Muammar Gaddafi and Hugo Chávez may be old friends and allies, but it is far from clear whether the Venezuelan president has a plan that is likely to resolve the crisis in Libya.
Reports that Chávez has proposed international mediation involving Latin America, Europe and the Middle East are short on detail, except that the initiative has been dubbed the “committee of peace” and is “under consideration” by the Arab League.
“There were no definite ideas,” the league’s assistant secretary general, Hassan Youssef, told the Egyptian paper al-Masry al-Youm. “We need to know the basis for the suggested negotiations and where to start them.”
Chávez has said the time is ripe for such an initiative because, he claims, the US is ready to invade Libya. The US has said only that it would deploy naval forces in the Mediterranean area in response to the crisis. Not only is there is no sign an invasion is being planned, Washington has backed away from imposing a no-fly zone.
Venezuela, Cuba and Nicaragua have claimed that western powers want to control Libya for its oil wealth. It was, they said, “better to have a political solution instead of sending marines to Libya, and better to send a goodwill mission than for the killing to continue”.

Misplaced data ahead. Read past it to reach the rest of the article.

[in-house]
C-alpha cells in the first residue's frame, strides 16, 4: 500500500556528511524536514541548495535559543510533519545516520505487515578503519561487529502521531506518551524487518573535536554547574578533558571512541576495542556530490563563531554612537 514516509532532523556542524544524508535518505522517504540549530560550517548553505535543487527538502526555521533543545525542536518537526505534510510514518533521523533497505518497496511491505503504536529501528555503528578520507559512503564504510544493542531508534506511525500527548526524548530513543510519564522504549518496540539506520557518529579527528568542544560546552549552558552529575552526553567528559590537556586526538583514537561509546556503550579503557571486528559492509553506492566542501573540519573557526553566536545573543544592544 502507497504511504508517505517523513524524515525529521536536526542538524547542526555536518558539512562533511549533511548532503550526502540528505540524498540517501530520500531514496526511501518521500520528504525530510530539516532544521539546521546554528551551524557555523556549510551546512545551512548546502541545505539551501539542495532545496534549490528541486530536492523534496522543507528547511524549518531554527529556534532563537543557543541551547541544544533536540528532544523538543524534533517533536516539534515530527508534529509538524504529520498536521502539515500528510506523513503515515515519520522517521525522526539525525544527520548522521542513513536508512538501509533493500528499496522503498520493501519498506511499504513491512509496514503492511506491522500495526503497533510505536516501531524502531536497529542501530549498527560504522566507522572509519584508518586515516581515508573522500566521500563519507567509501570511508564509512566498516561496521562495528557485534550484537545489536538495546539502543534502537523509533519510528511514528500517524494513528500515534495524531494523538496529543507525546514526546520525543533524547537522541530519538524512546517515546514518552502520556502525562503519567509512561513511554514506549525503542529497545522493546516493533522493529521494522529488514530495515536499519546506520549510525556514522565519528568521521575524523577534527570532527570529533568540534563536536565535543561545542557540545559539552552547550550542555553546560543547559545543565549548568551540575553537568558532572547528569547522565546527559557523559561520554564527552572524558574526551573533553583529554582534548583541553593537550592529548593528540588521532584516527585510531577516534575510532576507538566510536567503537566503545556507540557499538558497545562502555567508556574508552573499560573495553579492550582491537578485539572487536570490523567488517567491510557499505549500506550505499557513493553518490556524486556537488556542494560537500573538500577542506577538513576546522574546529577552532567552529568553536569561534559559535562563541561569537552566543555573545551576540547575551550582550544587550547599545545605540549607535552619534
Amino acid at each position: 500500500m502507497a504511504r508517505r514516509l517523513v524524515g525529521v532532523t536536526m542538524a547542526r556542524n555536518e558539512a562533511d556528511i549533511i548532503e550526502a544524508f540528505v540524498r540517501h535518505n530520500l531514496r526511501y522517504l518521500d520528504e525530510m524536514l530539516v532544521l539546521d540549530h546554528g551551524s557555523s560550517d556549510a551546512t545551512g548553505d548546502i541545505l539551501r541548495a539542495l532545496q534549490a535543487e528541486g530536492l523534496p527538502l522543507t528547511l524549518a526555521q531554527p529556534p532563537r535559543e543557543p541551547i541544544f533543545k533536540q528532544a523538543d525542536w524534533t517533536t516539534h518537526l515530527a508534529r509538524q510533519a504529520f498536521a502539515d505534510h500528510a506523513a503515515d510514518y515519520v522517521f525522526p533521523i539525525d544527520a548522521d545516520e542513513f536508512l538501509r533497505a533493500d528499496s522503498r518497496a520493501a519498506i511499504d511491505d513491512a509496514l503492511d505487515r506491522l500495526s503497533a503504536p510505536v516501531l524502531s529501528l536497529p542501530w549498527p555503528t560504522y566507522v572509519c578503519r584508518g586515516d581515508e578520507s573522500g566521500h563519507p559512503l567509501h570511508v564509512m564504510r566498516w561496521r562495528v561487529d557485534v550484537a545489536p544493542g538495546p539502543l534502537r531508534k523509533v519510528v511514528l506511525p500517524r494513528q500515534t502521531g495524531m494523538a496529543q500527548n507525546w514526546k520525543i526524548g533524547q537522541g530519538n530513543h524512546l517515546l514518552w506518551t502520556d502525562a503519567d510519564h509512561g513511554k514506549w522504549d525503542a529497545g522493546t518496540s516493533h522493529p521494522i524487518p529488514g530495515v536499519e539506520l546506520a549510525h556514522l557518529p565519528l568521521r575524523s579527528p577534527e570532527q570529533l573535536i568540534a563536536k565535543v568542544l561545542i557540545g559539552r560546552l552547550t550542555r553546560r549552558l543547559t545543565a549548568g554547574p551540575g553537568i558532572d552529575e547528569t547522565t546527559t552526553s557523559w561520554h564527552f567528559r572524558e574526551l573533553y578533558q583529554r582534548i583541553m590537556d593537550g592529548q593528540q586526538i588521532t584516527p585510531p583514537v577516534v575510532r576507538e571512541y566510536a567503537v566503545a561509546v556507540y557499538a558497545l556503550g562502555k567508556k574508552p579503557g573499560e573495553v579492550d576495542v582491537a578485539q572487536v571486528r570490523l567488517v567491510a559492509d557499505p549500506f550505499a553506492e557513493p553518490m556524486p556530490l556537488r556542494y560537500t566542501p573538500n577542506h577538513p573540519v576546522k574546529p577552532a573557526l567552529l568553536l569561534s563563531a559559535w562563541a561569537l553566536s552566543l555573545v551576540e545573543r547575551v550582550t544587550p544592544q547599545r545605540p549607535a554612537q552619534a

The appeal of the Venezuelan leader’s intervention is that it posits a “south-south” solution in response to the emerging standoff between Gaddafi and eastern rebels. But it raises the key question of whether the anti-Gaddafi forces, based in Benghazi, are ready to negotiate with a regime they say they are determined overthrow. Mustafa Abdel Jalil, Gaddafi’s former justice minister and chairman of the newly formed National Libyan Council, has insisted he rejects any talks.
Nicolás Maduro, Venezula’s foreign minister, criticised the US and the EU for trying to isolate Gaddafi and raising the possibility of providing military support to the opposition, according to the state-run AVN news agency.
The two leaders know each other well from their common membership of Opec and share anti-imperialist and anti-American rhetoric. Chávez was one of the few world leaders to attend the lavish 40th anniversary celebration of the Libyan revolution in September 2009, while western guests stayed away. He has been to Libya six times since becoming president in 1998.
Early on in the crisis there was speculation that Gaddafi might go into exile in Venezuela. But he has laughed off the idea and insists he will die a martyr in his homeland rather than flee abroad.